Definition of the Science.—We propose in the following Treatise to give an outline of the Science which treats of the Nature, the Production, and the Distribution of Wealth. To that Science we give the name of Political Economy. Our readers must be aware that that term has often been used in a much wider sense. The earlier writers who assumed the name of Political Economists avowedly treated not of Wealth but of Government. Mercier de la Riviere entitled his Work The Natural and Essential Organization of Society, and professed to propose an organization "which shall necessarily produce all the happiness that can be enjoyed on earth."*1 Sir James Steuart states, that "the principal object of the Science is to secure a certain fund of subsistence for all the inhabitants, to obviate every circumstance which may render it precarious, and to provide everything necessary for supplying the wants of the society."*2 The modern continental writers have in general entered into an equally extensive inquiry. "Political Economy," says M. Storch, "is the Science of the natural laws which determine the prosperity of nations, that is to say, their wealth and their civilization."*3 M. Sismondi considers "the physical welfare of man, so far as it can be the work of government, as the object of Political Economy."*4 "Political Economy," says M. Say, "is the economy of society; a Science combining the results of our observations on the nature and functions of the different parts of the social body."*5 The modern writers of the English school have in general professed to limit their attention to the theory of Wealth; but some of the most eminent among them, after having expressed their intention to confine themselves within what appears to us to be their proper province, have invaded that of the general legislator or the statesman. Thus Mr. M'Culloch, after having defined Political Economy to be "the Science of the laws which regulate the production, accumulation, distribution, and consumption of those articles or products that are necessarily useful or agreeable to man, and possess exchangeable value"*6 or, "the Science of Values;" adds, that "its object is to point out the means by which the industry of man may be rendered most productive of wealth, to ascertain the circumstances most favourable to its accumulation, the proportions in which it is divided, and the mode in which it may be most advantageously consumed."*7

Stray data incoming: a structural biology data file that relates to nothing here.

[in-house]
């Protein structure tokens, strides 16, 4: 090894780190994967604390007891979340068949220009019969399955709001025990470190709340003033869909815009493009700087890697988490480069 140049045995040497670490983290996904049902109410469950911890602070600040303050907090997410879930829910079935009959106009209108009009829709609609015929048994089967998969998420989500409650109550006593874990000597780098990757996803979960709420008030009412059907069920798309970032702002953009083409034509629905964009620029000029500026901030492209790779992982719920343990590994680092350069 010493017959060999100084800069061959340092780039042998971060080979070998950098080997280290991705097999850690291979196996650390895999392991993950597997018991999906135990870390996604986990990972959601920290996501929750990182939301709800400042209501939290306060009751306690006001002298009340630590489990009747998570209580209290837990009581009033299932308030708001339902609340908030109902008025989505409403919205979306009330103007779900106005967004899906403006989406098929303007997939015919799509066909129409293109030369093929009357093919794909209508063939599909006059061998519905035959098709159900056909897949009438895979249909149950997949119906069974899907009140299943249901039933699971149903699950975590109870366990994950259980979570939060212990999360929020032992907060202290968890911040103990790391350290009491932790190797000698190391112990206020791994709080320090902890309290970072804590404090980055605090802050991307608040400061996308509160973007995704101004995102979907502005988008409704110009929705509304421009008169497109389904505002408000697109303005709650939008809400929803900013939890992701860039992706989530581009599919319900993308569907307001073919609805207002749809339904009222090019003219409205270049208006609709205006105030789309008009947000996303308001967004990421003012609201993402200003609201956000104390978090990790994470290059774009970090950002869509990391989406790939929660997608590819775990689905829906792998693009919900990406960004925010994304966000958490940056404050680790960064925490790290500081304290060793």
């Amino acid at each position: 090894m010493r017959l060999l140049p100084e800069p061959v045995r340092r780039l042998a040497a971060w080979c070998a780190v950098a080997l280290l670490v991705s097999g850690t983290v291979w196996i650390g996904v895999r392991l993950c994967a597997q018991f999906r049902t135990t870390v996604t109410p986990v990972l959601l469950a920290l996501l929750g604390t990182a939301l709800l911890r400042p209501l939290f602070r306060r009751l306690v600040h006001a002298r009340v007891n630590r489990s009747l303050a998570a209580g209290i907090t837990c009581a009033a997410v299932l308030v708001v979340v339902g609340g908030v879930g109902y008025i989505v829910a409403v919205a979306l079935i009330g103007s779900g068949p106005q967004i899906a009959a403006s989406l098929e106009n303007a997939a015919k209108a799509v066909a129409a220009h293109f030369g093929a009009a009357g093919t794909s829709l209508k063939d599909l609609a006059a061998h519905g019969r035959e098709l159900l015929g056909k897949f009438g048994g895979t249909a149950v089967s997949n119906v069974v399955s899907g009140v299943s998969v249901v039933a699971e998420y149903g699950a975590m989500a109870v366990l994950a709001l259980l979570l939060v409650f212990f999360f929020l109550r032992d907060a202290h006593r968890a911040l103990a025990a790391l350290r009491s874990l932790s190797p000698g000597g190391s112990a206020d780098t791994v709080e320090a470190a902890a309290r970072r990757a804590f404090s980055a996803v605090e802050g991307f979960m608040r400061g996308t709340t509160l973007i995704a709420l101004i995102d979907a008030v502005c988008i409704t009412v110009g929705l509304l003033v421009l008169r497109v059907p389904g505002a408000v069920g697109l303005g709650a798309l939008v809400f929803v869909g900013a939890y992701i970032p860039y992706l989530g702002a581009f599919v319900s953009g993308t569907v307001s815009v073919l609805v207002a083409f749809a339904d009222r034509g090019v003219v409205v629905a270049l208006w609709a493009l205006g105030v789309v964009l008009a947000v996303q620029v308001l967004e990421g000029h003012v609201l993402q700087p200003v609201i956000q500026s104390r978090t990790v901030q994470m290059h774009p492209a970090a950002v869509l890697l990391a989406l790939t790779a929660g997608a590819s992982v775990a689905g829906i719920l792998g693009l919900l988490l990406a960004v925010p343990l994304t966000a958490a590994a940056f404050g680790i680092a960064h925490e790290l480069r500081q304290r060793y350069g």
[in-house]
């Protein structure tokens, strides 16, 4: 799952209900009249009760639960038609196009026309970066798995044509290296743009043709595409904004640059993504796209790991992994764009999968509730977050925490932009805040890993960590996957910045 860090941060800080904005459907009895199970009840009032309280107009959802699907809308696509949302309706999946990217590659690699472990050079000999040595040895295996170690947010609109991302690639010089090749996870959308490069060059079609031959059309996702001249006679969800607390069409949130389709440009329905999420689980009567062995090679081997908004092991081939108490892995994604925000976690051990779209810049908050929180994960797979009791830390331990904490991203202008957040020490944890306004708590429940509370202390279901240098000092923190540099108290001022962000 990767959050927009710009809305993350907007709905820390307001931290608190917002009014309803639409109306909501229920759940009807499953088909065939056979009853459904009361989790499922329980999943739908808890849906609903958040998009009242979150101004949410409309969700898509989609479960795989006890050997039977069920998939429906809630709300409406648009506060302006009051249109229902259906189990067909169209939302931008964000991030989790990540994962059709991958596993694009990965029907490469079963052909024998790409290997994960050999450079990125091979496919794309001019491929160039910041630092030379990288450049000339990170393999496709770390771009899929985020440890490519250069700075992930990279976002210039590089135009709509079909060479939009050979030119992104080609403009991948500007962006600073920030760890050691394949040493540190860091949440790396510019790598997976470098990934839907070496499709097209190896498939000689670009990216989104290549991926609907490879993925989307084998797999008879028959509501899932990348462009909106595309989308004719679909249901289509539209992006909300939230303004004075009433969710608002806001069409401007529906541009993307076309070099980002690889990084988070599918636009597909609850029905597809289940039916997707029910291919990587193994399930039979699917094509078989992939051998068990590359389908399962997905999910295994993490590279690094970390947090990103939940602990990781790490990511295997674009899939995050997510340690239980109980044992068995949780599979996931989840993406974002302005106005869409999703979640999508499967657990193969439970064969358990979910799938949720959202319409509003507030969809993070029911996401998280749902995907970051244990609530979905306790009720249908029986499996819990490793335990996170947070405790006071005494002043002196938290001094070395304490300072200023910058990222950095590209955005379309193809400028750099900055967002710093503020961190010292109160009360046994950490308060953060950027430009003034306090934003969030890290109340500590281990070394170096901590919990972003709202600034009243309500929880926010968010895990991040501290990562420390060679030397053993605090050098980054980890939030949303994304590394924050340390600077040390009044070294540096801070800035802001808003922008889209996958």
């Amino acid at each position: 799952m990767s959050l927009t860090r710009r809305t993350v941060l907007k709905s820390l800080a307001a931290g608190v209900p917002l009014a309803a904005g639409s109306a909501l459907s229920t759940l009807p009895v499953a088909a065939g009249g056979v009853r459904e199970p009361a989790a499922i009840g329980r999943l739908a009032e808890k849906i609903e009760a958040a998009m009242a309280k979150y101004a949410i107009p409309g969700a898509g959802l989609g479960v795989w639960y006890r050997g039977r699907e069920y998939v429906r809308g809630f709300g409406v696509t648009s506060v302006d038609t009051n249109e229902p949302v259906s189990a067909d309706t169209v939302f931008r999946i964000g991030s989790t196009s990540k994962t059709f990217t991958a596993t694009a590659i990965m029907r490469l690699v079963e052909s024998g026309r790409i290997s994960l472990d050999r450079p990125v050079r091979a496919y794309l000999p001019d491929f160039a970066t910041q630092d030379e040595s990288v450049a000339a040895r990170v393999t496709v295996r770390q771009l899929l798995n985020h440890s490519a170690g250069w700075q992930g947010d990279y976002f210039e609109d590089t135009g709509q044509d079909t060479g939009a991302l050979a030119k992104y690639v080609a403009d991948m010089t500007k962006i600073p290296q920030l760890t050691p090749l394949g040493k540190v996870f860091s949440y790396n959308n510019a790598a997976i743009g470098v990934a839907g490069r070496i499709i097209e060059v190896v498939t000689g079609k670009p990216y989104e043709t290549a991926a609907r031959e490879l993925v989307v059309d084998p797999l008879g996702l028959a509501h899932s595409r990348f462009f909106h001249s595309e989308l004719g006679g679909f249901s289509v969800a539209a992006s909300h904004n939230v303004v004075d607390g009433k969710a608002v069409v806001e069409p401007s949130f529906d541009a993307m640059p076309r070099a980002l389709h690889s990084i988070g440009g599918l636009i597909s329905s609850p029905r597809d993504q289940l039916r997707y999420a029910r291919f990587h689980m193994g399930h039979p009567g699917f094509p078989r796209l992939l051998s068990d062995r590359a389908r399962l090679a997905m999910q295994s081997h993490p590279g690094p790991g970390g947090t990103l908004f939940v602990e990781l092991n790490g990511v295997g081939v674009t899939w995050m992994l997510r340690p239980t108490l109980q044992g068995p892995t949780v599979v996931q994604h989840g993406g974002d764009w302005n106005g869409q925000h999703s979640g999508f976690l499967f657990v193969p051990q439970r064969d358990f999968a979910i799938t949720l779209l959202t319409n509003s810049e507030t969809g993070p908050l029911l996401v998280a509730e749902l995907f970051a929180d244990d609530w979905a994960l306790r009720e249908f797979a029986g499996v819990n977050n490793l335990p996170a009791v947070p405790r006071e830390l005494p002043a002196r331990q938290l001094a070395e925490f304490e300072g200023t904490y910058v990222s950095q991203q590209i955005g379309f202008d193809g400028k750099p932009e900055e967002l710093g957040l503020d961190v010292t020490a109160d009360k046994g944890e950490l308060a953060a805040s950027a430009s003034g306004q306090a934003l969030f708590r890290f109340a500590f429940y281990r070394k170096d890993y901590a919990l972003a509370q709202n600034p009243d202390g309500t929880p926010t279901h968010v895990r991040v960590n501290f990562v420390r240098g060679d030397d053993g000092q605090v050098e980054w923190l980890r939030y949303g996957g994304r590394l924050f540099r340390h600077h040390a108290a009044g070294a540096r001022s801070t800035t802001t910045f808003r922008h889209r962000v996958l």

Limits of the Science.—It is impossible to overstate the importance of these inquiries, and it is not easy to state their extent. They involve, as their general premises, the consideration of the whole theory of morals of government, and of civil and criminal legislation; and, for their particular premises, a knowledge of all the facts which affect the social condition of every community whose conduct the Economist proposes to influence. We believe that such inquiries far exceed the bounds of any single Treatise, and indeed the powers of any single mind. We believe that by confining our own and the reader's attention to the Nature, Production, and Distribution of Wealth, we shall produce a more clear, and complete, and instructive work than if we allowed ourselves to wander into the more interesting and more important, but far less definite, fields by which the comparatively narrow path of Political Economy is surrounded. The questions, To what extent and under what circumstances the possession of Wealth is, on the whole, beneficial or injurious to its possessor, or to the society of which he is a member? What distribution of Wealth is most desirable in each different state of society? and What are the means by which any given Country can facilitate such a distribution?—all these are questions of great interest and difficulty, but no more form part of the Science of Political Economy, in the sense in which we use that term, than Navigation forms part of the Science of Astronomy. The principles supplied by Political Economy are indeed necessary elements in their solution, but they are not the only, or even the most important elements. The writer who pursues such investigations is in fact engaged on the great Science of legislation; a Science which requires a knowledge of the general principles supplied by Political Economy, but differs from it essentially in its subject, its premises, and its conclusions. The subject of legislation is not Wealth, but human Welfare. Its premises are drawn from an infinite variety of phenomena, supported by evidence of every degree of strength, and authorizing conclusions deserving every degree of assent, from perfect confidence to bare suspicion. And its expounder is enabled, and even required, not merely to state general facts, but to urge the adoption or rejection of actual measures or trains of action.